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Lily Cornell Silver Turned Tragedy Into Mental Health Advocacy

Lily Cornell Silver hadn’t been in lockdown long when she realized her mental health was starting to deteriorate. It came upon her as a spike in her anxiety and depression brought on by the same thing everyone was experiencing: isolation and the novel coronavirus threat. It didn’t take long for Cornell Silver to realize she wasn’t alone. It is a shared traumatic event through which nearly everyone is struggling.

After the first wave of COVID-19 died down, the CDC released data on how Americans were coping, and all was not well. Adults reported elevated adverse mental health conditions, including increased substance abuse and suicidal ideation, disproportionately affecting young adults, racial and ethnic minorities, essential workers, and unpaid adult caregivers.

While this disease traveled invisibly in the air, it was clear to Cornell Silver that many people needed a space to grapple with having their lives turned upside down and their fraying mental states. So, she decided to make that space.

“I wanted to talk about it in an interview setting and not just in a podcast,” she tells UPROXX over the phone. “I wanted to talk about it where you could see people’s faces. Especially in a time when people need human contact.” That’s how Cornell Silver came to create and host Mind Wide Open, an IGTV interview series focused on mental health in which she talks to musicians, artists, and mental health experts about everything. It touches on what we’re going through now, how to create art in a once-in-a-lifetime pandemic, and demystifies more significant questions about mental health through matter-of-fact conversations that detail lived experiences.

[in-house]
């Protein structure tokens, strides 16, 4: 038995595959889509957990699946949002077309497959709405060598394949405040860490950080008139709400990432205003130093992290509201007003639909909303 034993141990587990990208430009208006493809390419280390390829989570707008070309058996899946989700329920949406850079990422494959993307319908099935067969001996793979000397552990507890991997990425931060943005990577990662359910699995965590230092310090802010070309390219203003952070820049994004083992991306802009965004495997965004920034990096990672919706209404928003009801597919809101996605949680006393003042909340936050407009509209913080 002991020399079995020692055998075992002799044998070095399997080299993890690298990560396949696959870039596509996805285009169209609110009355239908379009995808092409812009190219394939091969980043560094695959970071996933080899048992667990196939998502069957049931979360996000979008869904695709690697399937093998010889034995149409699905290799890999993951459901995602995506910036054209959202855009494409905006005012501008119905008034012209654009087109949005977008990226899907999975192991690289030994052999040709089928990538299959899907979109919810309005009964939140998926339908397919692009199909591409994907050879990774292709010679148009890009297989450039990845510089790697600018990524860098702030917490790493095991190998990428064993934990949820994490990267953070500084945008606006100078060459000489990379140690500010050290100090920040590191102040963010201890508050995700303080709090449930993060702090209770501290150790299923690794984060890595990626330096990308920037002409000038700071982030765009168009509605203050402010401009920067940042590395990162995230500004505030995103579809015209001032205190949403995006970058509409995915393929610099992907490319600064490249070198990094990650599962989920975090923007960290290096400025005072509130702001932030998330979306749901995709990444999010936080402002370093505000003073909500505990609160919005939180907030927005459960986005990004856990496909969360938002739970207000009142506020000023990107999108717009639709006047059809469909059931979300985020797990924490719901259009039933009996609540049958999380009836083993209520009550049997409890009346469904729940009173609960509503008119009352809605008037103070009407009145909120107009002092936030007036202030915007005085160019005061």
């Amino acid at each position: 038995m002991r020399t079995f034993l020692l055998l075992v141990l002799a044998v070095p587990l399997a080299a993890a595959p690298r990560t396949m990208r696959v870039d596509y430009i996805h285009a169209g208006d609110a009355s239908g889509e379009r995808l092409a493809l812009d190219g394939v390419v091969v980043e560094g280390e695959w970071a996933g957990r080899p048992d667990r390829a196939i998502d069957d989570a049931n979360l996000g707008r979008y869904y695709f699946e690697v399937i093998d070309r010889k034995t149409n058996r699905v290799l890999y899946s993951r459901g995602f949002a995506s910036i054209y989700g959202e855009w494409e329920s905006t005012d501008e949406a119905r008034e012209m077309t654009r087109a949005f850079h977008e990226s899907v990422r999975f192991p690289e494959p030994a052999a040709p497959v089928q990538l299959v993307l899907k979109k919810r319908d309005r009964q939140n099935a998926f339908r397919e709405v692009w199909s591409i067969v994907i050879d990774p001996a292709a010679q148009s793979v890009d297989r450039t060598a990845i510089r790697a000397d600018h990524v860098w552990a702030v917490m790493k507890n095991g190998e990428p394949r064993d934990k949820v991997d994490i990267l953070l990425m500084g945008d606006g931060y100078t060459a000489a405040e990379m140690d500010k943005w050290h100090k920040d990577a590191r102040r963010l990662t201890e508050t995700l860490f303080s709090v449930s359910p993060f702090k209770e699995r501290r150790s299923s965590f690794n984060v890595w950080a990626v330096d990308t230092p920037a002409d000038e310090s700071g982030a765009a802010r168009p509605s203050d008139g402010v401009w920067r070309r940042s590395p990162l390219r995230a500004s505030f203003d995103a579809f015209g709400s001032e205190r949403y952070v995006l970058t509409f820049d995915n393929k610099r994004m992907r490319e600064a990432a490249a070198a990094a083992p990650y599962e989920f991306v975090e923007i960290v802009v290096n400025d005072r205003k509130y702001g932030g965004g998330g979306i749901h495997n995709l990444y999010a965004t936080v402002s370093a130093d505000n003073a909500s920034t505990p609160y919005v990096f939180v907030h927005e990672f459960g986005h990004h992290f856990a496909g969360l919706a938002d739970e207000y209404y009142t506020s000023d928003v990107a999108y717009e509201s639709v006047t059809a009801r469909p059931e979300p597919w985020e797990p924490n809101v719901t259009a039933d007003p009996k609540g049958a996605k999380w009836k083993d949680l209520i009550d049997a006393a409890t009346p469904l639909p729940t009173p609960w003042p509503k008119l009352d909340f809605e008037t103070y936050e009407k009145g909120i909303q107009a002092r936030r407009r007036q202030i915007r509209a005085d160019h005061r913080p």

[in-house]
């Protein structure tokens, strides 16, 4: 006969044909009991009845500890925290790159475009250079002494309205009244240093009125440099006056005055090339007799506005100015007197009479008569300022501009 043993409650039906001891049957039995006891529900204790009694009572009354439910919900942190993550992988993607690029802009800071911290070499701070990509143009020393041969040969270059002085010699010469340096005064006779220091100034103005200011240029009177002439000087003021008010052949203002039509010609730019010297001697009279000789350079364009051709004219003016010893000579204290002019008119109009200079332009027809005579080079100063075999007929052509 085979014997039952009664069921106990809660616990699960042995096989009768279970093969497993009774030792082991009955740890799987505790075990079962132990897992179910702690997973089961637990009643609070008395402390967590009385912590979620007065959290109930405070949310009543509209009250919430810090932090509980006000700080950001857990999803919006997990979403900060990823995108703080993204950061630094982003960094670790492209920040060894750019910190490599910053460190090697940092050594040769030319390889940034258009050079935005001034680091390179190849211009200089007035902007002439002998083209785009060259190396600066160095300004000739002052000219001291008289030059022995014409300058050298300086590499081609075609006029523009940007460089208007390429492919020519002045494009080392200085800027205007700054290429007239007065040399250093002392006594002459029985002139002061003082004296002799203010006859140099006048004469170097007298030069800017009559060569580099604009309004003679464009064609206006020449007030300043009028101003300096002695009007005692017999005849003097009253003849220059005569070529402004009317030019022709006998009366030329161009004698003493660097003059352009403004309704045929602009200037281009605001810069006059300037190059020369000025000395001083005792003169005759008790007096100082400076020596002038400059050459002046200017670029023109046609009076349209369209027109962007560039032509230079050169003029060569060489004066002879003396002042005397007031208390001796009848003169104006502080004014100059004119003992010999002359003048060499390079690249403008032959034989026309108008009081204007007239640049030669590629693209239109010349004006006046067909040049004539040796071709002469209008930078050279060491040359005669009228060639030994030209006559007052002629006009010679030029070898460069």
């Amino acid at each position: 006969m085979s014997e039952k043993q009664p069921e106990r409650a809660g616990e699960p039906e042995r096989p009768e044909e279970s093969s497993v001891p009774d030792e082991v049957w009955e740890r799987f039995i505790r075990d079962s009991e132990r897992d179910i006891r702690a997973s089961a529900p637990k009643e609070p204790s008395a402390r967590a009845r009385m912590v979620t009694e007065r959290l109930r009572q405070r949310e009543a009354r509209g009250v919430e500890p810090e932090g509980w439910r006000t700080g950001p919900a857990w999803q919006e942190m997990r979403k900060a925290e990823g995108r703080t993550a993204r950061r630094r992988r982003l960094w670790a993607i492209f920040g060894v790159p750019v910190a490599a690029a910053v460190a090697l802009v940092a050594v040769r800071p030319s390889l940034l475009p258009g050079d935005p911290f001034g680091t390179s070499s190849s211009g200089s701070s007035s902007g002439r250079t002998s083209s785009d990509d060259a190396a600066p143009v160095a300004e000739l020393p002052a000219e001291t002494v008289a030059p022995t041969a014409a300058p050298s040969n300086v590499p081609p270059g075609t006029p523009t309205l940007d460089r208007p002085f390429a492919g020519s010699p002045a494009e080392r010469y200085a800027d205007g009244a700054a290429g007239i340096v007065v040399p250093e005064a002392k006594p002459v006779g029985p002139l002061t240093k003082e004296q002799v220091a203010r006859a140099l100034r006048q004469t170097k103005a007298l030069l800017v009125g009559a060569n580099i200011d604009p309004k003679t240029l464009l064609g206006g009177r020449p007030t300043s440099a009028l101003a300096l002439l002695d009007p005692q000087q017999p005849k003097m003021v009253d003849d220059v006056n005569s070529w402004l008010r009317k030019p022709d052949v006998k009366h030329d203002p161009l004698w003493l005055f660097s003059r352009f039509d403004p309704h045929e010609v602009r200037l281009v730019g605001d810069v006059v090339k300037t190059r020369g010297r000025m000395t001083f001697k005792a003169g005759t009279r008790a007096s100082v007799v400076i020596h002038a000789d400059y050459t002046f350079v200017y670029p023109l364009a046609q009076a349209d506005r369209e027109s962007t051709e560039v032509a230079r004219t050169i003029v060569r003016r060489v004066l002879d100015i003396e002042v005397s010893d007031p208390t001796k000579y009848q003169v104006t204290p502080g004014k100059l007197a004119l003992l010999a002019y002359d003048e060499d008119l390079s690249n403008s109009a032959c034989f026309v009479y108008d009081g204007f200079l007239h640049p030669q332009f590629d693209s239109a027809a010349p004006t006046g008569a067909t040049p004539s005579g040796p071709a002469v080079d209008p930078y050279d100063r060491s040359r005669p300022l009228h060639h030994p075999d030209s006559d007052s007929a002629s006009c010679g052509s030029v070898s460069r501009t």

When Cornell Silver started feeling out of whack, she was dealing with more than just the pandemic. The third anniversary of the death of her father, Chris Cornell, was in May. Mind Wide Open launched in July, on what would have been his birthday. Cornell Silver is diagnosed with depression and PTSD and struggles with grief. She has spoken out publicly about sharing some of the same struggles as him/ Being the facilitator of this conversation has cost her something most take for granted: privacy.

“My situation is unique in the sense that my grief and a lot of my mental health struggles are public without me intending them to be public,” she explains. “I’ll enter spaces where I don’t know people, and they will know about my biggest trauma before they’ve met me.”

Talking about it became something Cornell Silver is used to, thanks in part to her mom and Alice in Chains’ longtime manager, Susan Silver. Cornell Silver notes that her mom put her in therapy starting at age seven, and she credits her ongoing treatment by giving her the vocabulary to talk about her experiences and make sense of them. Her connections via her parents into the world of music have helped her land guests who are longtime family friends, including Eddie Vedder and Duff McKagan. A lifetime of hearing from her father’s fans about how his music saved their lives has impressed upon her that there is a close relationship between music and mental health. She sees the intergenerational conversation happen through her viewers, who frequently tell her that her show episodes have opened a dialog with their parents.

“There is a benefit in seeing people you admire talk about how they struggle with depression, how they struggle to get out of bed in the morning. I feel that way when Billie Eilish talks about mental health,” she says. “I wanted to have people like Eddie and Duff come on the show so that people could see a rock god they grew up with struggling with the same thing.”

According to Laura van Dernoot Lipsky, Founder and Director of the Trauma Stewardship Institute and a guest on Mind Wide Open, having this conversation at all is an essential step in our current climate. And having it with someone working through their trauma is a helpful tool for destigmatizing mental health conversation.